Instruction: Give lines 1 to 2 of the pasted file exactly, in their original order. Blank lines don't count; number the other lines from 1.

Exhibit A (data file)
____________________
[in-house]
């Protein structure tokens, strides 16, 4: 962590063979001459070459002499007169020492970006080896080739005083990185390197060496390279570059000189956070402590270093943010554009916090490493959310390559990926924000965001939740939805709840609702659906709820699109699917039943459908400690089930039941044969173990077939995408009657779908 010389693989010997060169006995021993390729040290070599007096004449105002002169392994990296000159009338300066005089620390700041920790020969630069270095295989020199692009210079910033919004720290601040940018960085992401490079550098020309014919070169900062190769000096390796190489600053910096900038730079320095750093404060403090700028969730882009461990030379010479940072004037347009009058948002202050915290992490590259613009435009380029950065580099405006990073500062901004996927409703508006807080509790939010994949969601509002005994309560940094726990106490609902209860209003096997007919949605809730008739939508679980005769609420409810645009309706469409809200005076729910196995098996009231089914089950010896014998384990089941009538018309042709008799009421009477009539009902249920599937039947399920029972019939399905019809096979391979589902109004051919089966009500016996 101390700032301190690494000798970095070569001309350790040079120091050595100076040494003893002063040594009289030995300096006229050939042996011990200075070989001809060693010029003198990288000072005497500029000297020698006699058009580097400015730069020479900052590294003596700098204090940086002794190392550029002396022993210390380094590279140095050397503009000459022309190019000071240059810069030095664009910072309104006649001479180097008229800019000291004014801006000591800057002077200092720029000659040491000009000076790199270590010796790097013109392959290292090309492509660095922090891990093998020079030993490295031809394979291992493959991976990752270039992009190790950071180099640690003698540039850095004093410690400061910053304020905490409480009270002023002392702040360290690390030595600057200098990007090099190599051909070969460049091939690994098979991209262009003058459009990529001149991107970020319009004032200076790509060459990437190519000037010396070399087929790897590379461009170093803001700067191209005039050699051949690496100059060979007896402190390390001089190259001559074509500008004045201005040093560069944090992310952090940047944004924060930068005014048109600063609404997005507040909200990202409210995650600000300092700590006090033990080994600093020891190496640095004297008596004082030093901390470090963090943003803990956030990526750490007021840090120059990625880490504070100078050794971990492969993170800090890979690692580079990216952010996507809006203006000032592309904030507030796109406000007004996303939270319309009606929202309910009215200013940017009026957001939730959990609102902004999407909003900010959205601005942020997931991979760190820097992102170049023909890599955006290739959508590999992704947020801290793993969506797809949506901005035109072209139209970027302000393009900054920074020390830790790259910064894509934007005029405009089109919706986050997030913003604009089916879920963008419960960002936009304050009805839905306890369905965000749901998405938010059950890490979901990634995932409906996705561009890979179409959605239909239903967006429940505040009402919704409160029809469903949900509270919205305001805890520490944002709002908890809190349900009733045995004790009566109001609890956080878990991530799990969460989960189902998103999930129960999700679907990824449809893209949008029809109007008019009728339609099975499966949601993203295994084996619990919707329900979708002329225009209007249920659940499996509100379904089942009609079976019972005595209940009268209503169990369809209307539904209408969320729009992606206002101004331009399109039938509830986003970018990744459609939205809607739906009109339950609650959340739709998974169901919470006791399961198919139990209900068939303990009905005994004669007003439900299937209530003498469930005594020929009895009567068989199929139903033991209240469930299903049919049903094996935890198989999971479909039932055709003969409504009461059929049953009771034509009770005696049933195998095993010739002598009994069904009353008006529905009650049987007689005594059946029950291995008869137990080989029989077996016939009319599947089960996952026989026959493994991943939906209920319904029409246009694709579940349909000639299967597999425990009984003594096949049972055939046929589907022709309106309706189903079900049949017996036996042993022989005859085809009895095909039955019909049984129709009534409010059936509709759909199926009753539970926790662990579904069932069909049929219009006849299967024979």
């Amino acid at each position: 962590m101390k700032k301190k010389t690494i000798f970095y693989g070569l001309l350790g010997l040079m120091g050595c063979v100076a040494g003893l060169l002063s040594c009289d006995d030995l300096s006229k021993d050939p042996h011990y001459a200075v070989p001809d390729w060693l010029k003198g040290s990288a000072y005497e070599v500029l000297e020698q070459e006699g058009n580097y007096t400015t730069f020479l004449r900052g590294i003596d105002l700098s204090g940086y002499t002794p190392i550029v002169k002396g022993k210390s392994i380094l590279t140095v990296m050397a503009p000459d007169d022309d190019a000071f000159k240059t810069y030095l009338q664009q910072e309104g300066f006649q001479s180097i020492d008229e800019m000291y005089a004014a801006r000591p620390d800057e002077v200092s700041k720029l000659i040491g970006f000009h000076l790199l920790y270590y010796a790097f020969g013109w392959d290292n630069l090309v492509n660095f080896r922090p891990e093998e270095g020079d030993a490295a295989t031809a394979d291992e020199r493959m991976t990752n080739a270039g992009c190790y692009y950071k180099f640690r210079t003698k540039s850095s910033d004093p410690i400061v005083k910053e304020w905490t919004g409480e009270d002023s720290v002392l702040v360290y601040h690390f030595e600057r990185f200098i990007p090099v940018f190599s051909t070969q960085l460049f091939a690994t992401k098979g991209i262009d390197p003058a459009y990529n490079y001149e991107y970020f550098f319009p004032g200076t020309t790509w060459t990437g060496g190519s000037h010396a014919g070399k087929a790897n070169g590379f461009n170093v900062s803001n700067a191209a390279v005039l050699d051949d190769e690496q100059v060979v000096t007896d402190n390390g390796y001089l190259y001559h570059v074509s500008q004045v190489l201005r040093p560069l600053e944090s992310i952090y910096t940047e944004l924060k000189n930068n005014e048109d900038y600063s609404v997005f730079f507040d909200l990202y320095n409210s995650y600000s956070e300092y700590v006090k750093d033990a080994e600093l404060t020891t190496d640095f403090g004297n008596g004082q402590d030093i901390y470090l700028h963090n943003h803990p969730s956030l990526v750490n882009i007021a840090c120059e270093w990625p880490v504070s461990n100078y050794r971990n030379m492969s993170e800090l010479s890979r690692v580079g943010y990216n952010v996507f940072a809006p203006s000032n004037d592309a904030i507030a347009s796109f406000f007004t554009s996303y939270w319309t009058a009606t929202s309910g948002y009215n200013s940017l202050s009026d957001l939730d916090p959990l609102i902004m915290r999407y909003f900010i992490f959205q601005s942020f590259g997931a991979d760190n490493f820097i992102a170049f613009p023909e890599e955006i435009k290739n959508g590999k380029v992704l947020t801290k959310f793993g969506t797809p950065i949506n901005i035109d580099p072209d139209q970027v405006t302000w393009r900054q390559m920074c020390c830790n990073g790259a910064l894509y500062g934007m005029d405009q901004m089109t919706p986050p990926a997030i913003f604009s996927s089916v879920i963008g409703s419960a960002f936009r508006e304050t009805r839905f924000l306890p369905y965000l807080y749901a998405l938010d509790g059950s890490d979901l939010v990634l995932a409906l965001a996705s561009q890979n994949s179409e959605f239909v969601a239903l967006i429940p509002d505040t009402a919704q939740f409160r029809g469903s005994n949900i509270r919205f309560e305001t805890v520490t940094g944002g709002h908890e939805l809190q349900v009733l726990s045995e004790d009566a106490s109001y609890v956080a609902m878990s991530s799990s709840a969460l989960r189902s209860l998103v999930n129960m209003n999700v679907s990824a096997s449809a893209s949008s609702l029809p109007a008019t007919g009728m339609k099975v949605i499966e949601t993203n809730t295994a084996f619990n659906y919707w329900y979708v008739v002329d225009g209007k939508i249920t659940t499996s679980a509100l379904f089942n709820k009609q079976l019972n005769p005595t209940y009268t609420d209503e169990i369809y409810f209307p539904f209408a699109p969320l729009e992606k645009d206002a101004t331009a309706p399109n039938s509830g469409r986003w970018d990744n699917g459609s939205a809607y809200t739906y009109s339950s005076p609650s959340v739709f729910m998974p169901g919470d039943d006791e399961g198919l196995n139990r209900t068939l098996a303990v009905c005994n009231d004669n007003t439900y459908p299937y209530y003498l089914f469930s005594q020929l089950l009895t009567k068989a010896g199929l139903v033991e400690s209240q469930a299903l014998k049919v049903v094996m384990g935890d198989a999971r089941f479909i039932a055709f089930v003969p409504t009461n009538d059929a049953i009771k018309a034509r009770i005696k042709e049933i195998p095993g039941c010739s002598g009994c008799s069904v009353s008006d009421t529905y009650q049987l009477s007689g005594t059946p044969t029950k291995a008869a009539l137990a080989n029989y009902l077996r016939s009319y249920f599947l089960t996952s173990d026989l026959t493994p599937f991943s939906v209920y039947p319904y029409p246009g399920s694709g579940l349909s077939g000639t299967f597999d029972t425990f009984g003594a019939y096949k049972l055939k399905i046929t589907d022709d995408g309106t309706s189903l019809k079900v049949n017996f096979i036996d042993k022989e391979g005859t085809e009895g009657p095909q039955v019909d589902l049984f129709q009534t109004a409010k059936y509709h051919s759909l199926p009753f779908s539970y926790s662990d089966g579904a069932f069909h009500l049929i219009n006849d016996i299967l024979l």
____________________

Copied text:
[in-house]
């Protein structure tokens, strides 16, 4: 962590063979001459070459002499007169020492970006080896080739005083990185390197060496390279570059000189956070402590270093943010554009916090490493959310390559990926924000965001939740939805709840609702659906709820699109699917039943459908400690089930039941044969173990077939995408009657779908 010389693989010997060169006995021993390729040290070599007096004449105002002169392994990296000159009338300066005089620390700041920790020969630069270095295989020199692009210079910033919004720290601040940018960085992401490079550098020309014919070169900062190769000096390796190489600053910096900038730079320095750093404060403090700028969730882009461990030379010479940072004037347009009058948002202050915290992490590259613009435009380029950065580099405006990073500062901004996927409703508006807080509790939010994949969601509002005994309560940094726990106490609902209860209003096997007919949605809730008739939508679980005769609420409810645009309706469409809200005076729910196995098996009231089914089950010896014998384990089941009538018309042709008799009421009477009539009902249920599937039947399920029972019939399905019809096979391979589902109004051919089966009500016996 101390700032301190690494000798970095070569001309350790040079120091050595100076040494003893002063040594009289030995300096006229050939042996011990200075070989001809060693010029003198990288000072005497500029000297020698006699058009580097400015730069020479900052590294003596700098204090940086002794190392550029002396022993210390380094590279140095050397503009000459022309190019000071240059810069030095664009910072309104006649001479180097008229800019000291004014801006000591800057002077200092720029000659040491000009000076790199270590010796790097013109392959290292090309492509660095922090891990093998020079030993490295031809394979291992493959991976990752270039992009190790950071180099640690003698540039850095004093410690400061910053304020905490409480009270002023002392702040360290690390030595600057200098990007090099190599051909070969460049091939690994098979991209262009003058459009990529001149991107970020319009004032200076790509060459990437190519000037010396070399087929790897590379461009170093803001700067191209005039050699051949690496100059060979007896402190390390001089190259001559074509500008004045201005040093560069944090992310952090940047944004924060930068005014048109600063609404997005507040909200990202409210995650600000300092700590006090033990080994600093020891190496640095004297008596004082030093901390470090963090943003803990956030990526750490007021840090120059990625880490504070100078050794971990492969993170800090890979690692580079990216952010996507809006203006000032592309904030507030796109406000007004996303939270319309009606929202309910009215200013940017009026957001939730959990609102902004999407909003900010959205601005942020997931991979760190820097992102170049023909890599955006290739959508590999992704947020801290793993969506797809949506901005035109072209139209970027302000393009900054920074020390830790790259910064894509934007005029405009089109919706986050997030913003604009089916879920963008419960960002936009304050009805839905306890369905965000749901998405938010059950890490979901990634995932409906996705561009890979179409959605239909239903967006429940505040009402919704409160029809469903949900509270919205305001805890520490944002709002908890809190349900009733045995004790009566109001609890956080878990991530799990969460989960189902998103999930129960999700679907990824449809893209949008029809109007008019009728339609099975499966949601993203295994084996619990919707329900979708002329225009209007249920659940499996509100379904089942009609079976019972005595209940009268209503169990369809209307539904209408969320729009992606206002101004331009399109039938509830986003970018990744459609939205809607739906009109339950609650959340739709998974169901919470006791399961198919139990209900068939303990009905005994004669007003439900299937209530003498469930005594020929009895009567068989199929139903033991209240469930299903049919049903094996935890198989999971479909039932055709003969409504009461059929049953009771034509009770005696049933195998095993010739002598009994069904009353008006529905009650049987007689005594059946029950291995008869137990080989029989077996016939009319599947089960996952026989026959493994991943939906209920319904029409246009694709579940349909000639299967597999425990009984003594096949049972055939046929589907022709309106309706189903079900049949017996036996042993022989005859085809009895095909039955019909049984129709009534409010059936509709759909199926009753539970926790662990579904069932069909049929219009006849299967024979």